Falls lead to injury, and in some cases, fractures. The cause of the fall needs to be carefully identified and appropriate interventions and investigations initiated to prevent further falls. Falls intervention does reduce falls and hospital admissions. The data on fracture reduction is not yet clear.
Though existing literature remains inconsistent regarding the relationship between ankle fractures and osteoporosis, most other fragility fractures are indicative of osteoporosis, and a prior fracture increases an individual’s risk of a subsequent fracture. The presence of a prior fracture and low bone density significantly increases the risk. Fractures of the hip, vertebra, pelvis, humerus, and wrist are all identified as osteoporotic fractures, and deserve investigation and treatment.
It is important to note that over half of individuals with hip fractures have had existing fractures. It is of interest that those subjects who have fractured are at twice the risk of subsequent fracture, and the phrase “fracture begets fracture” is worth remembering. A third of new fractures occur after an initial fracture in the first year. Both FRAX and GARVAN are good tools to identify fracture risk and the need for treatment. Low bone density can be associated with fractures, but most people who fracture will have bone density in the osteopaenic range.
Currently there are effective oral, sub-cutaneous and intravenous treatments to treat individuals who have had fractures. When discussing osteoporosis therapies, the side effects of osteonecrosis of the jaw and atypical femoral fracture though rare, do need to be mentioned and explained to patients. All current therapies reduce recurrent fractures by 50% to 70% in most people.
There is compelling evidence now that calcium as monotherapy for osteoporosis is not effective. The available therapeutic agents for those with osteoporosis and fracture include Bisphosphonates, Teriparatide, Denosumab, Raloxifene, Romosozumab and Abaloparatide. It must be noted that not all the agents are available in all countries. It is important when choosing an agent that the side effect profile is examined and the therapy suits the individual patient.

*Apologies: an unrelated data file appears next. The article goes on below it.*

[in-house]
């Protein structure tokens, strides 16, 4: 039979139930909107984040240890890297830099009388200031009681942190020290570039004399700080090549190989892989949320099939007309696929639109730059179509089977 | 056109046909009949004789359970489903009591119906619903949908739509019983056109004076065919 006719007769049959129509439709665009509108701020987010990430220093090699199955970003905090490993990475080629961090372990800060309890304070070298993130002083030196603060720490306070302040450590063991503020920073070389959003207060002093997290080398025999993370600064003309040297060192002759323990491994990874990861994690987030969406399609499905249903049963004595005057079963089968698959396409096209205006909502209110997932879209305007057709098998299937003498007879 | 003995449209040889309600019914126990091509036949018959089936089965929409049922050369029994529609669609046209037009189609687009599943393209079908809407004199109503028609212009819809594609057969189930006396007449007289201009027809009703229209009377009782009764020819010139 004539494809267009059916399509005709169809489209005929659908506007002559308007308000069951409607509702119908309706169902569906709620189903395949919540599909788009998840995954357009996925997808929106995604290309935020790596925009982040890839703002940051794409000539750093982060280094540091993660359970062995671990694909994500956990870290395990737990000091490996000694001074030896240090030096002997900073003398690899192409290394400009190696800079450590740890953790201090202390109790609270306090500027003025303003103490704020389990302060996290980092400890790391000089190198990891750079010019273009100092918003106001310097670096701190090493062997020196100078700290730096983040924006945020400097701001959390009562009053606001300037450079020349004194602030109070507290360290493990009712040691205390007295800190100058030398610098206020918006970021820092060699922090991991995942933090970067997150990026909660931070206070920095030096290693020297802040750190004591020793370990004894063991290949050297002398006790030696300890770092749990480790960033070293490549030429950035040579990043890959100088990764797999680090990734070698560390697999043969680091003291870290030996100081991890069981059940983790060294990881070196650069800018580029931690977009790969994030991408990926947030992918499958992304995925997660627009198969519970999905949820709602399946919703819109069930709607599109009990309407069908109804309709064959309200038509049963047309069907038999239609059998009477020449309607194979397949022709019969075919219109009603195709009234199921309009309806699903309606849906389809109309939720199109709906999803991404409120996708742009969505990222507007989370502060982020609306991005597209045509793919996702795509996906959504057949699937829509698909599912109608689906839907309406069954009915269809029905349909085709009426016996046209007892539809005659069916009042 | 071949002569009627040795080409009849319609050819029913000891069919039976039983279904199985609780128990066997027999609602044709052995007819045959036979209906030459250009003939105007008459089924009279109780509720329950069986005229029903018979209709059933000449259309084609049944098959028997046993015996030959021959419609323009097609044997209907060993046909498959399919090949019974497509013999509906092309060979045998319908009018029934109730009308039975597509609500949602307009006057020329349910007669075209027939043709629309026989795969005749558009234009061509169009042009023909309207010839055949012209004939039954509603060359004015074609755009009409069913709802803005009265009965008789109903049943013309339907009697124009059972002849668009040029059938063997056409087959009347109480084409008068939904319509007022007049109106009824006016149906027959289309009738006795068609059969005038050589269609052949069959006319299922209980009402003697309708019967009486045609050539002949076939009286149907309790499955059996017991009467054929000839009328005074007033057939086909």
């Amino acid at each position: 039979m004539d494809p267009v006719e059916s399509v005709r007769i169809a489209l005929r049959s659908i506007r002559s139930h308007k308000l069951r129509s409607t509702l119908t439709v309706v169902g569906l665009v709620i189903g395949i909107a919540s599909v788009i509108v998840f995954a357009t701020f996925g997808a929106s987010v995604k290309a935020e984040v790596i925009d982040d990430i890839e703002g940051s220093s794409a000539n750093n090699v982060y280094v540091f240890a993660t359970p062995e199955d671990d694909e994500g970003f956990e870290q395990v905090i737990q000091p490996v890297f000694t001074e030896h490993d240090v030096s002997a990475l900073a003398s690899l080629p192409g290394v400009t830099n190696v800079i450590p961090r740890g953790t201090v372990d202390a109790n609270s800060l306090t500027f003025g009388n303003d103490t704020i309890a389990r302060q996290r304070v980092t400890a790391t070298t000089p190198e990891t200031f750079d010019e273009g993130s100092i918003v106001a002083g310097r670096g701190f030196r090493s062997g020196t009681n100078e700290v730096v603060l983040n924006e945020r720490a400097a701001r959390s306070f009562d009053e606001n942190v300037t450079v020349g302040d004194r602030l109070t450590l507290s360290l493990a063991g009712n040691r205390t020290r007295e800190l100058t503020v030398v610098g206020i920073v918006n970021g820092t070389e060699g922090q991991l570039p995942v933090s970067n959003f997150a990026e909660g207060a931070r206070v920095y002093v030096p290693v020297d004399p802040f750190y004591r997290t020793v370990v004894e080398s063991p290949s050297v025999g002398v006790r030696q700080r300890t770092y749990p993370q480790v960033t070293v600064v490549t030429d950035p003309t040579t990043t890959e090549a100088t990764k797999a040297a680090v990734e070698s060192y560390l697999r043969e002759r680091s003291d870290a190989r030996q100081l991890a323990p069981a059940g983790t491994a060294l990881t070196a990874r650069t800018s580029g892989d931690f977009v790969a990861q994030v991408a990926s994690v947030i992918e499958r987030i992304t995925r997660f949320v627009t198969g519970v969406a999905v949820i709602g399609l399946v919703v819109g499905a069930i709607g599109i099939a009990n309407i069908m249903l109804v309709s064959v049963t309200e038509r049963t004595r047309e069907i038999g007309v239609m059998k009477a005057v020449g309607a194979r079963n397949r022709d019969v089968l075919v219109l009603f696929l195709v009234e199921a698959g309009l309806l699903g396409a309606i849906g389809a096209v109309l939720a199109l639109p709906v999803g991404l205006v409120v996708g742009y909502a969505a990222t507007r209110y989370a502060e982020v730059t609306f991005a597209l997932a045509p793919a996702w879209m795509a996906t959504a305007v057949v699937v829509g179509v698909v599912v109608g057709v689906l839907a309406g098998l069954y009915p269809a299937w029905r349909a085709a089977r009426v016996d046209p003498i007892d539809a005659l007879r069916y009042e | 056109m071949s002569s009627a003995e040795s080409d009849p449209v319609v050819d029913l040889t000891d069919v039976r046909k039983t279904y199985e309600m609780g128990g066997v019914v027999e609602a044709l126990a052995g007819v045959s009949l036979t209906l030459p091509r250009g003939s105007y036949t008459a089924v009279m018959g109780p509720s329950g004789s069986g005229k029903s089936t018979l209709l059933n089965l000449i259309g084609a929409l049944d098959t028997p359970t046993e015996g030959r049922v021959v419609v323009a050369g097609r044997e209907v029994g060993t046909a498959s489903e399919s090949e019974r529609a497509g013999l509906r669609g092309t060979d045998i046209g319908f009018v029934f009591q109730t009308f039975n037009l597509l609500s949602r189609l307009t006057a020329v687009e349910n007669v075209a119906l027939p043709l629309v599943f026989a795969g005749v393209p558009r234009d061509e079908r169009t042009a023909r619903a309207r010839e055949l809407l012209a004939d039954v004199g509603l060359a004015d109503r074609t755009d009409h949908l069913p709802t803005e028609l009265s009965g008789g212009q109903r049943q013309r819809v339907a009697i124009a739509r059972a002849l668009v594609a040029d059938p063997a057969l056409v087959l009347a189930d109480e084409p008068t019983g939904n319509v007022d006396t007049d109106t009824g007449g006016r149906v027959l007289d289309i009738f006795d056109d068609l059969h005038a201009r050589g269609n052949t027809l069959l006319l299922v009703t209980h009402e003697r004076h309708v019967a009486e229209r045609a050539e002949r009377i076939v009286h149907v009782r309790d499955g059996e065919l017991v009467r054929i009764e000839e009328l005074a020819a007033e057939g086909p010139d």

The length of treatment is a topic of discussion. Most individuals should be treated for a period of at least 3 – 5 years. Those on bisphosphonates may have an off-treatment period of between 2 – 3 years, but need to be re-evaluated during, and at the end of this period. Those people who are at high risk and continued low bone density with pre-existing fractures, should be continued on treatment. Residual low bone density of the femoral neck appears to be an indication for continuing treatment. Those people who have completed a course of Teriparatide need to be considered for an anti-resorptive to maintain the benefits of Teriparatide therapy. Those on Denosumab when completing a course of treatment need to be considered for ongoing anti-resorptive treatment to avoid the chance of rebound vertebral fractures. Monitoring of patients is a clinical process that should be influenced by the occurrence of a new fracture, or by continuing bone mineral density (BMD) loss. Routine follow up of bone density measurement could be after 2 – 3 years of continuous treatment. Though side effects of some osteoporosis therapies, such as osteonecrosis of the jaw and atypical femur fractures, are rare, patients should be counselled about them.
There is compelling evidence that Fracture Liaison Services (FLS) are helpful in identifying patients with fractures who need to be treated and followed up. It is also clear that fractures cluster around the first fracture, and treatment initiation after the first fracture is important. This can help prevent the “fracture cascade” that otherwise will inevitably occur.
Dr Nigel Gilchrist, Canterbury District Health Board, Christchurch, New Zealand and APCO Executive Committee Member.